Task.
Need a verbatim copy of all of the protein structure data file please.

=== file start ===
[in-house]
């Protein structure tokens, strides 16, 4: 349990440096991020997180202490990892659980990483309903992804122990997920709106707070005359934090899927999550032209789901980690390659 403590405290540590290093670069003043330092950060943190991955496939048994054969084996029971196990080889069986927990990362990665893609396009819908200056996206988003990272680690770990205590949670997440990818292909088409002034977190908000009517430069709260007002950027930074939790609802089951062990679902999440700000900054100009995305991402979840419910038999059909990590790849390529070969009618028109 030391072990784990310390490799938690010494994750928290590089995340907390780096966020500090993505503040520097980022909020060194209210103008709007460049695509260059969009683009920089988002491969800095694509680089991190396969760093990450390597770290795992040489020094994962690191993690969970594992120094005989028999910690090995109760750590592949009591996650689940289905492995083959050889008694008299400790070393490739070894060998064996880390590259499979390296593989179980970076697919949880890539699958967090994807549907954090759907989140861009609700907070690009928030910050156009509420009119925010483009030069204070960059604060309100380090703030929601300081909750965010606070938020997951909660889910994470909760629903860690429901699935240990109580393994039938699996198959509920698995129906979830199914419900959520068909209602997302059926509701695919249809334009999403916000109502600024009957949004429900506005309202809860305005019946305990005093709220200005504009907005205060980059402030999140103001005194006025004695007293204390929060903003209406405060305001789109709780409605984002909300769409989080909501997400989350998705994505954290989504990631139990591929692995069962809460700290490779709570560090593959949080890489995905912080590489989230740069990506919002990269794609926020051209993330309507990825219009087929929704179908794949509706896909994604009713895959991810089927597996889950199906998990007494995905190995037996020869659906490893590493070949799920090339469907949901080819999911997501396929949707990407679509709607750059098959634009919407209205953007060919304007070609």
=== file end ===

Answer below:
[in-house]
């Protein structure tokens, strides 16, 4: 349990440096991020997180202490990892659980990483309903992804122990997920709106707070005359934090899927999550032209789901980690390659 403590405290540590290093670069003043330092950060943190991955496939048994054969084996029971196990080889069986927990990362990665893609396009819908200056996206988003990272680690770990205590949670997440990818292909088409002034977190908000009517430069709260007002950027930074939790609802089951062990679902999440700000900054100009995305991402979840419910038999059909990590790849390529070969009618028109 030391072990784990310390490799938690010494994750928290590089995340907390780096966020500090993505503040520097980022909020060194209210103008709007460049695509260059969009683009920089988002491969800095694509680089991190396969760093990450390597770290795992040489020094994962690191993690969970594992120094005989028999910690090995109760750590592949009591996650689940289905492995083959050889008694008299400790070393490739070894060998064996880390590259499979390296593989179980970076697919949880890539699958967090994807549907954090759907989140861009609700907070690009928030910050156009509420009119925010483009030069204070960059604060309100380090703030929601300081909750965010606070938020997951909660889910994470909760629903860690429901699935240990109580393994039938699996198959509920698995129906979830199914419900959520068909209602997302059926509701695919249809334009999403916000109502600024009957949004429900506005309202809860305005019946305990005093709220200005504009907005205060980059402030999140103001005194006025004695007293204390929060903003209406405060305001789109709780409605984002909300769409989080909501997400989350998705994505954290989504990631139990591929692995069962809460700290490779709570560090593959949080890489995905912080590489989230740069990506919002990269794609926020051209993330309507990825219009087929929704179908794949509706896909994604009713895959991810089927597996889950199906998990007494995905190995037996020869659906490893590493070949799920090339469907949901080819999911997501396929949707990407679509709607750059098959634009919407209205953007060919304007070609």